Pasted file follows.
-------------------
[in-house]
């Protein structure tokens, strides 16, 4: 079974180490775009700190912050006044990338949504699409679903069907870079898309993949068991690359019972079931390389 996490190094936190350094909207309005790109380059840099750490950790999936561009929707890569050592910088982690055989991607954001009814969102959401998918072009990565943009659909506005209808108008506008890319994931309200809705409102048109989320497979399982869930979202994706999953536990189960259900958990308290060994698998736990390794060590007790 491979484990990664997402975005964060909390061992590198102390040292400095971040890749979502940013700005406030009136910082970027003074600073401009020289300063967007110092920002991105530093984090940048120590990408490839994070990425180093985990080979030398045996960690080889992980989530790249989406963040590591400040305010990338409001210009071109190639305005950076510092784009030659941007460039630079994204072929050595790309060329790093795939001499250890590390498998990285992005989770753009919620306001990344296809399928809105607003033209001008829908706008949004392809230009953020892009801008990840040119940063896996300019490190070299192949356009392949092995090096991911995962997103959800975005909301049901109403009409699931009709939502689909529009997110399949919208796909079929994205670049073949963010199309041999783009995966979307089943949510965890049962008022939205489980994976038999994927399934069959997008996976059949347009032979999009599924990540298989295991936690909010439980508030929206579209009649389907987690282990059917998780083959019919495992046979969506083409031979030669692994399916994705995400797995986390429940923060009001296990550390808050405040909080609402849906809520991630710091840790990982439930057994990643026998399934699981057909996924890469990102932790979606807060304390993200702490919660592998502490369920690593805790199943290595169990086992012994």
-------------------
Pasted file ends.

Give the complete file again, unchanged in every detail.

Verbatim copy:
[in-house]
């Protein structure tokens, strides 16, 4: 079974180490775009700190912050006044990338949504699409679903069907870079898309993949068991690359019972079931390389 996490190094936190350094909207309005790109380059840099750490950790999936561009929707890569050592910088982690055989991607954001009814969102959401998918072009990565943009659909506005209808108008506008890319994931309200809705409102048109989320497979399982869930979202994706999953536990189960259900958990308290060994698998736990390794060590007790 491979484990990664997402975005964060909390061992590198102390040292400095971040890749979502940013700005406030009136910082970027003074600073401009020289300063967007110092920002991105530093984090940048120590990408490839994070990425180093985990080979030398045996960690080889992980989530790249989406963040590591400040305010990338409001210009071109190639305005950076510092784009030659941007460039630079994204072929050595790309060329790093795939001499250890590390498998990285992005989770753009919620306001990344296809399928809105607003033209001008829908706008949004392809230009953020892009801008990840040119940063896996300019490190070299192949356009392949092995090096991911995962997103959800975005909301049901109403009409699931009709939502689909529009997110399949919208796909079929994205670049073949963010199309041999783009995966979307089943949510965890049962008022939205489980994976038999994927399934069959997008996976059949347009032979999009599924990540298989295991936690909010439980508030929206579209009649389907987690282990059917998780083959019919495992046979969506083409031979030669692994399916994705995400797995986390429940923060009001296990550390808050405040909080609402849906809520991630710091840790990982439930057994990643026998399934699981057909996924890469990102932790979606807060304390993200702490919660592998502490369920690593805790199943290595169990086992012994």